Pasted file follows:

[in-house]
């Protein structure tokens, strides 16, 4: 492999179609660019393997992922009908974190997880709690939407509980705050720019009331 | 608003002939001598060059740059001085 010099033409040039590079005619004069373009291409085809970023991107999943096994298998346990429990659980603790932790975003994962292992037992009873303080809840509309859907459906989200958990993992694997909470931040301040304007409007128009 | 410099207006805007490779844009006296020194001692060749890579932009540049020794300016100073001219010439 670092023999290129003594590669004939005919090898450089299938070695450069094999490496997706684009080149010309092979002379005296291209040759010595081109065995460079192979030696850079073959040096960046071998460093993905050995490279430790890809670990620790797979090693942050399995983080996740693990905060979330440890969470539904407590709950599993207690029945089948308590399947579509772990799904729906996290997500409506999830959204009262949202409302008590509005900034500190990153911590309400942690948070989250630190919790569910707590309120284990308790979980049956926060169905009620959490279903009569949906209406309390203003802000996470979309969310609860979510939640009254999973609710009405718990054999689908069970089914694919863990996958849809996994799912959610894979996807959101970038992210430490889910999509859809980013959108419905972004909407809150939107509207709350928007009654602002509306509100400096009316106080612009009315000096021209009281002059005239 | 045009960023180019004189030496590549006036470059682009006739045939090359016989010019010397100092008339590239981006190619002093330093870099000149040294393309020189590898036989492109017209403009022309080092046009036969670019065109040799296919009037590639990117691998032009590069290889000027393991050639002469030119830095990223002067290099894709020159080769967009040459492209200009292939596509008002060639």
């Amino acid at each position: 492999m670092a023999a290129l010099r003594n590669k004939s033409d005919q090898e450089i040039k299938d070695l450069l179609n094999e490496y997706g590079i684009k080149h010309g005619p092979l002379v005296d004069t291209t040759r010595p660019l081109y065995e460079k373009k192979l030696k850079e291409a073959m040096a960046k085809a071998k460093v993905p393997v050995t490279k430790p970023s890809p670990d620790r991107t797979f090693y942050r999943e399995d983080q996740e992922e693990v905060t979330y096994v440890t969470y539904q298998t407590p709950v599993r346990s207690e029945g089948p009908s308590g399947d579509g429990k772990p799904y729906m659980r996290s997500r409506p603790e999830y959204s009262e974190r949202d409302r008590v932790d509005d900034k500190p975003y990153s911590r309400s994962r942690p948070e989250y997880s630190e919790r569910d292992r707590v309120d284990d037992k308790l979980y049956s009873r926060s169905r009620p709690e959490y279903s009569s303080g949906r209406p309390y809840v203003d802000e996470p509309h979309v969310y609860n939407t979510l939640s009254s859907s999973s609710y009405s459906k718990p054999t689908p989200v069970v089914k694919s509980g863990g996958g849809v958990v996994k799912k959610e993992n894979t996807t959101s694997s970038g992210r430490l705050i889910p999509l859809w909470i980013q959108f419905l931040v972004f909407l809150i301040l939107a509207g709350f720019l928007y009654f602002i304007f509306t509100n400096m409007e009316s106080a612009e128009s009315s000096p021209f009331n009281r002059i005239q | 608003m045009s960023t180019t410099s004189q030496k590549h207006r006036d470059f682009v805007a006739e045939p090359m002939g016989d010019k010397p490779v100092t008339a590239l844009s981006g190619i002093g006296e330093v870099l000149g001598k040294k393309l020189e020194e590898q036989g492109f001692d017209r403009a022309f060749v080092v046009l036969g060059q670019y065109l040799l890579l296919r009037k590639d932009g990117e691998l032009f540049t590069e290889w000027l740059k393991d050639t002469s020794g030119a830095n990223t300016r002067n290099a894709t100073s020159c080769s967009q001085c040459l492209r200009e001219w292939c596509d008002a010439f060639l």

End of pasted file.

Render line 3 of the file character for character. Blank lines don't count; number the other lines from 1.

């Amino acid at each position: 492999m670092a023999a290129l010099r003594n590669k004939s033409d005919q090898e450089i040039k299938d070695l450069l179609n094999e490496y997706g590079i684009k080149h010309g005619p092979l002379v005296d004069t291209t040759r010595p660019l081109y065995e460079k373009k192979l030696k850079e291409a073959m040096a960046k085809a071998k460093v993905p393997v050995t490279k430790p970023s890809p670990d620790r991107t797979f090693y942050r999943e399995d983080q996740e992922e693990v905060t979330y096994v440890t969470y539904q298998t407590p709950v599993r346990s207690e029945g089948p009908s308590g399947d579509g429990k772990p799904y729906m659980r996290s997500r409506p603790e999830y959204s009262e974190r949202d409302r008590v932790d509005d900034k500190p975003y990153s911590r309400s994962r942690p948070e989250y997880s630190e919790r569910d292992r707590v309120d284990d037992k308790l979980y049956s009873r926060s169905r009620p709690e959490y279903s009569s303080g949906r209406p309390y809840v203003d802000e996470p509309h979309v969310y609860n939407t979510l939640s009254s859907s999973s609710y009405s459906k718990p054999t689908p989200v069970v089914k694919s509980g863990g996958g849809v958990v996994k799912k959610e993992n894979t996807t959101s694997s970038g992210r430490l705050i889910p999509l859809w909470i980013q959108f419905l931040v972004f909407l809150i301040l939107a509207g709350f720019l928007y009654f602002i304007f509306t509100n400096m409007e009316s106080a612009e128009s009315s000096p021209f009331n009281r002059i005239q | 608003m045009s960023t180019t410099s004189q030496k590549h207006r006036d470059f682009v805007a006739e045939p090359m002939g016989d010019k010397p490779v100092t008339a590239l844009s981006g190619i002093g006296e330093v870099l000149g001598k040294k393309l020189e020194e590898q036989g492109f001692d017209r403009a022309f060749v080092v046009l036969g060059q670019y065109l040799l890579l296919r009037k590639d932009g990117e691998l032009f540049t590069e290889w000027l740059k393991d050639t002469s020794g030119a830095n990223t300016r002067n290099a894709t100073s020159c080769s967009q001085c040459l492209r200009e001219w292939c596509d008002a010439f060639l």